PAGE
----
New Study Shows Meditation Really Does Change the Brain & Body
Advocates of various types of meditation have argued for years that the practice brings a host of mental, emotional and physical benefits. But until now there was no evidence to prove it. Any studies that supposedly demonstrated the benefits of meditation were scanty, relying on small sample sizes and questionable techniques.
But a recent article on the wellness blog site of the New York Times describes a new, comprehensive study that actually seems to prove with scientific rigor the health benefits of what experts call “mindful meditation.” Click here to read this fascinating piece.
According to the New York Times article, this new study was published in the journal Biological Psychiatry. In the study, clinicians recruited a group of 35 unemployed men and women, the idea being to find people who were already experiencing a great deal of stress. Half the group received focused training in the techniques of mindful meditation, which among other things involves being intently aware of one’s present surroundings. The other half of the group received what the article calls “a kind of sham mindfulness meditation” focusing more in distraction and relaxation. Instead of paying close attention to the moment, the “phony” training involved humor and conversation, not concentration.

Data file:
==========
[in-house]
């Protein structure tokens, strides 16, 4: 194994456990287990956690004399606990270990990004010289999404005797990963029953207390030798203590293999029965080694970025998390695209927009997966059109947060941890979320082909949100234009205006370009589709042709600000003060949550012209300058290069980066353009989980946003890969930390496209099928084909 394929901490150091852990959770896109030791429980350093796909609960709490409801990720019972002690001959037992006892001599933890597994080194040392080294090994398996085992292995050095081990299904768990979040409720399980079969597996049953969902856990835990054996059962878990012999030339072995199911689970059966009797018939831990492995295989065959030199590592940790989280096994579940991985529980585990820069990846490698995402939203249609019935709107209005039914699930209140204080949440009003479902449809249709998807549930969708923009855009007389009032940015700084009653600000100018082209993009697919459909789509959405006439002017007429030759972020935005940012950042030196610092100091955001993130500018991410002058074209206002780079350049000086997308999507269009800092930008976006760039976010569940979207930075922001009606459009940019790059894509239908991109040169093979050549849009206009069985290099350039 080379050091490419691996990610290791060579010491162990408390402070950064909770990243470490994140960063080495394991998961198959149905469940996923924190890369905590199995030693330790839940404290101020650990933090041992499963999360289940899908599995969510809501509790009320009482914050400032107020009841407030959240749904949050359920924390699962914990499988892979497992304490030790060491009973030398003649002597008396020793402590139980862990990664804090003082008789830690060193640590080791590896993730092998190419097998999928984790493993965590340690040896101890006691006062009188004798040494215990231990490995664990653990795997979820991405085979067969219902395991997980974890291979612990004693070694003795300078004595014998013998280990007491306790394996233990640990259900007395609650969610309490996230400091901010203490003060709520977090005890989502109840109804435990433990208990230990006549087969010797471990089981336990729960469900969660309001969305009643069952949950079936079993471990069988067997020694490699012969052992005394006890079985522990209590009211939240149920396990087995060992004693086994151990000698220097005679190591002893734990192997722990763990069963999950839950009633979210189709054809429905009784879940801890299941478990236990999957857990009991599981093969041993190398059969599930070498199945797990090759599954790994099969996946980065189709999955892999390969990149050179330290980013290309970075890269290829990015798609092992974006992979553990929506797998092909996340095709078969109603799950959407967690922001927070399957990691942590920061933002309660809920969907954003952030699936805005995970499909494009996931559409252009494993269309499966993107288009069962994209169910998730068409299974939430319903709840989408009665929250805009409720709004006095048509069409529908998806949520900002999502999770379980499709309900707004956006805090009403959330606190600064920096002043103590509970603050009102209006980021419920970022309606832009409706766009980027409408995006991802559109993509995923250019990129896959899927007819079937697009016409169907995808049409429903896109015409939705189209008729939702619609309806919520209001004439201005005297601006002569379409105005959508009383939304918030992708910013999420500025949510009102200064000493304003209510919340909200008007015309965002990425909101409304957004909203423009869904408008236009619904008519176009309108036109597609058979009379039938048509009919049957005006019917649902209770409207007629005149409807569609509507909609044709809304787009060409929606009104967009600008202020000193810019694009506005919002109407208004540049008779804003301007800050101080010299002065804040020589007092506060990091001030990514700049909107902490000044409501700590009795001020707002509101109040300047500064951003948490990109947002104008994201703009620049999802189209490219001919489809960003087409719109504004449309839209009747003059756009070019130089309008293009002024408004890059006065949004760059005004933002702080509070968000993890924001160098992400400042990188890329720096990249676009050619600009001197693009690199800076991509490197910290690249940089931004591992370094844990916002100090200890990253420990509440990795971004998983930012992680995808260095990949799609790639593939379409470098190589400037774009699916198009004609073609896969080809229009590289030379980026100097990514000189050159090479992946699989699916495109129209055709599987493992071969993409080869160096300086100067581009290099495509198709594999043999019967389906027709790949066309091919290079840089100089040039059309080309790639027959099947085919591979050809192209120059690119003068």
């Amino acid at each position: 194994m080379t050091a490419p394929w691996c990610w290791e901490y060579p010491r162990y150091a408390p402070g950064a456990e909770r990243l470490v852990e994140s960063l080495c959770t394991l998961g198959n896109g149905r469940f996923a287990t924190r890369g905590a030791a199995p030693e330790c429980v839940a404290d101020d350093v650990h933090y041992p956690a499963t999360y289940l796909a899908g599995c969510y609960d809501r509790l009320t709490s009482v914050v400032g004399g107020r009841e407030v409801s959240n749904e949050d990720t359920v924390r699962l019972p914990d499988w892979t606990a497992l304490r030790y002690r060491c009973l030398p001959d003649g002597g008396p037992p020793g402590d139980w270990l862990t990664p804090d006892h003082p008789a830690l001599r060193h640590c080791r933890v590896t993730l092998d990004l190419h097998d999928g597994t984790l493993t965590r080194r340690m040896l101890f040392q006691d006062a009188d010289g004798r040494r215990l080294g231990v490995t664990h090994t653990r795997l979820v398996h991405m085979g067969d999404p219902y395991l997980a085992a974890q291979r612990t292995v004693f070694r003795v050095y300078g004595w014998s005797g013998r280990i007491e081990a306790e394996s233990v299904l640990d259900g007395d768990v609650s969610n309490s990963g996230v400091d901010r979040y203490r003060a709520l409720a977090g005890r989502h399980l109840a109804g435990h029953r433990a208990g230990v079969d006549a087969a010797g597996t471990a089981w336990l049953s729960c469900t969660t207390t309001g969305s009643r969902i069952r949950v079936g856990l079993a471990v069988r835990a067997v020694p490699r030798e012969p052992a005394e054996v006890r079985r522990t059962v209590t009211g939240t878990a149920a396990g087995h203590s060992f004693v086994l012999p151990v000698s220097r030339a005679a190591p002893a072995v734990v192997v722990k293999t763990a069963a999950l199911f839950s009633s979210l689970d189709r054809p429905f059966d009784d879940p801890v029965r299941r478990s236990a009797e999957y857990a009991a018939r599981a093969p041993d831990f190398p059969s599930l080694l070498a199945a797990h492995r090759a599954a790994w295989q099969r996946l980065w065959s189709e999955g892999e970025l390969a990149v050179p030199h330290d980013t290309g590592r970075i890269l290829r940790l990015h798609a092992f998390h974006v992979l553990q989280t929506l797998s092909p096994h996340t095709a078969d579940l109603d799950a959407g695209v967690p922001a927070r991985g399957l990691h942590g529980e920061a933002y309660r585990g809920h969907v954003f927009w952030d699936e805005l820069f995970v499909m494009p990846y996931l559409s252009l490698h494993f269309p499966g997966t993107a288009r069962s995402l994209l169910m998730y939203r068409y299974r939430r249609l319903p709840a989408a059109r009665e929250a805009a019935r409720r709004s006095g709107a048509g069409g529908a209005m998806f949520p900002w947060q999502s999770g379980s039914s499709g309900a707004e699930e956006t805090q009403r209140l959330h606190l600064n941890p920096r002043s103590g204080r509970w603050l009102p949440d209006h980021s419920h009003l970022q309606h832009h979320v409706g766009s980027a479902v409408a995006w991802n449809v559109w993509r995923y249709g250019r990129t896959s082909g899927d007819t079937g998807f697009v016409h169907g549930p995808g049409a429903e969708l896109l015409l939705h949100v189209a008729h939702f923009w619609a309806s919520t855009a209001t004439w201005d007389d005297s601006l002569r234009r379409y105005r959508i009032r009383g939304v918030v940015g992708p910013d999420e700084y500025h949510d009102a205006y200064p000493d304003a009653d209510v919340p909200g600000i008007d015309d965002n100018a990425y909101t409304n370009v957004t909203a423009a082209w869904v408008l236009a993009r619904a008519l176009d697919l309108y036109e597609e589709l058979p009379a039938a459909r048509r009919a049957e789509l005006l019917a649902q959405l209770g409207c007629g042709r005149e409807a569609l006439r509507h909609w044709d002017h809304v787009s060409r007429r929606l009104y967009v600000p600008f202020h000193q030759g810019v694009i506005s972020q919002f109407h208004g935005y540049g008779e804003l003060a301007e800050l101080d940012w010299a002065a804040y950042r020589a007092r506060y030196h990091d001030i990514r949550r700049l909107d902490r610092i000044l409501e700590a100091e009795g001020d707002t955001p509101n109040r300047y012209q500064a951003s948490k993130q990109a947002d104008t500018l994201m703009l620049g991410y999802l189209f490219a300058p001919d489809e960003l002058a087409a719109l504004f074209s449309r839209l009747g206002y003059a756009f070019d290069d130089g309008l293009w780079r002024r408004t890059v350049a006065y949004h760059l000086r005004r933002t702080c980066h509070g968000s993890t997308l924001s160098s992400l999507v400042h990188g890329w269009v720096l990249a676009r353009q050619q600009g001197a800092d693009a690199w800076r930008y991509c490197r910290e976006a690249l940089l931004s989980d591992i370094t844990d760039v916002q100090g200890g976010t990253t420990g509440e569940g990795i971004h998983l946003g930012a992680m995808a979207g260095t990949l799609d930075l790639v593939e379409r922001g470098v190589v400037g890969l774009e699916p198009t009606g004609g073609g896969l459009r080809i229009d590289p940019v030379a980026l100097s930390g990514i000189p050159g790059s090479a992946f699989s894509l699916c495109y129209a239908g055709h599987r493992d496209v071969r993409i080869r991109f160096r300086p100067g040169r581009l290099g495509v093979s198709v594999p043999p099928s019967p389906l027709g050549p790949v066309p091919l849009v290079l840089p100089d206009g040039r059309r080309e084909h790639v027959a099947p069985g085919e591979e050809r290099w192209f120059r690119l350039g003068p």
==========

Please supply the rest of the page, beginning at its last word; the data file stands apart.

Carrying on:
At the end of three days, the study showed, all the participants said they felt better and more relaxed. But there was a significant difference among those who practiced “authentic” meditation. Follow-up testing showed significant and measurable improvement in various parts of the brain that handle stress. These improvements remained months later.
Why is this important? Doctors and patients alike know that stress can have devastating consequences, emotionally and physically. The medical establishment is just now discovering what naturopaths and others have understood for years: many physical ailments from headaches to backaches to allergies may have emotional, stress-related root causes. Controlling these negative emotions should be a priority for all of us, and especially for aging adults, since aging brings with it its own host of stress-related challenges.
So what’s the take-away from the New York Times article? The practice of mindful meditation seems to bring demonstrable benefits, and you may want to consider learning more about the practice. But as with anything else, make sure you talk to a trained practitioner who will give you unbiased advice on how to proceed. When it comes to medical and psychological needs of aging adults, we strongly urge you to talk to a geriatrician – a medical doctor trained in geriatric medicine. Contact our office and we will provide some names of local geriatric specialists for you to consider.
Speaking of unbiased advice, we welcome the opportunity to provide comprehensive guidance to you as you formulate your own retirement plan, which we call your LifePlan. Why not take the first step by attending one of our free LifePlanning Seminars? Click on the Upcoming Events tab to find out the dates, times and locations of our next series of these information-packed seminars. We’ll look forward to seeing you there!
(originally reported at http://well.blog.nytimes.com)